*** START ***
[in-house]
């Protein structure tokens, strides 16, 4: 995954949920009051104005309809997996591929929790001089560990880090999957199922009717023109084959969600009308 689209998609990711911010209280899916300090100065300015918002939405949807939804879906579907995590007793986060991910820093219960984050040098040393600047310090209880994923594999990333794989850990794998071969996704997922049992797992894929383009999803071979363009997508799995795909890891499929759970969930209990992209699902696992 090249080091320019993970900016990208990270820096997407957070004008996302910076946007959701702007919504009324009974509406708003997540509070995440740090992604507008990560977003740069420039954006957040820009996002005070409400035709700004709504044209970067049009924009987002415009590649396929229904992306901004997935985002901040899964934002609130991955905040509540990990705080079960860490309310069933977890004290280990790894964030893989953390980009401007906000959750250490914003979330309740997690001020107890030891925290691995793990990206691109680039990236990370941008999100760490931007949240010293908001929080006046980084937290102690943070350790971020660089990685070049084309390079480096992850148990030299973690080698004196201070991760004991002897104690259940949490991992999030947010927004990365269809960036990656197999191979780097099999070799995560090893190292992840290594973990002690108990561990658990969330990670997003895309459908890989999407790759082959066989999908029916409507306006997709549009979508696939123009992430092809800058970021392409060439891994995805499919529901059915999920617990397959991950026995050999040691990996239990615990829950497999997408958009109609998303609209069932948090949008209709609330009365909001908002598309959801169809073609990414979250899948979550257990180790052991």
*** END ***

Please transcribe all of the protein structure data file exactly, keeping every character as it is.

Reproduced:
[in-house]
């Protein structure tokens, strides 16, 4: 995954949920009051104005309809997996591929929790001089560990880090999957199922009717023109084959969600009308 689209998609990711911010209280899916300090100065300015918002939405949807939804879906579907995590007793986060991910820093219960984050040098040393600047310090209880994923594999990333794989850990794998071969996704997922049992797992894929383009999803071979363009997508799995795909890891499929759970969930209990992209699902696992 090249080091320019993970900016990208990270820096997407957070004008996302910076946007959701702007919504009324009974509406708003997540509070995440740090992604507008990560977003740069420039954006957040820009996002005070409400035709700004709504044209970067049009924009987002415009590649396929229904992306901004997935985002901040899964934002609130991955905040509540990990705080079960860490309310069933977890004290280990790894964030893989953390980009401007906000959750250490914003979330309740997690001020107890030891925290691995793990990206691109680039990236990370941008999100760490931007949240010293908001929080006046980084937290102690943070350790971020660089990685070049084309390079480096992850148990030299973690080698004196201070991760004991002897104690259940949490991992999030947010927004990365269809960036990656197999191979780097099999070799995560090893190292992840290594973990002690108990561990658990969330990670997003895309459908890989999407790759082959066989999908029916409507306006997709549009979508696939123009992430092809800058970021392409060439891994995805499919529901059915999920617990397959991950026995050999040691990996239990615990829950497999997408958009109609998303609209069932948090949008209709609330009365909001908002598309959801169809073609990414979250899948979550257990180790052991």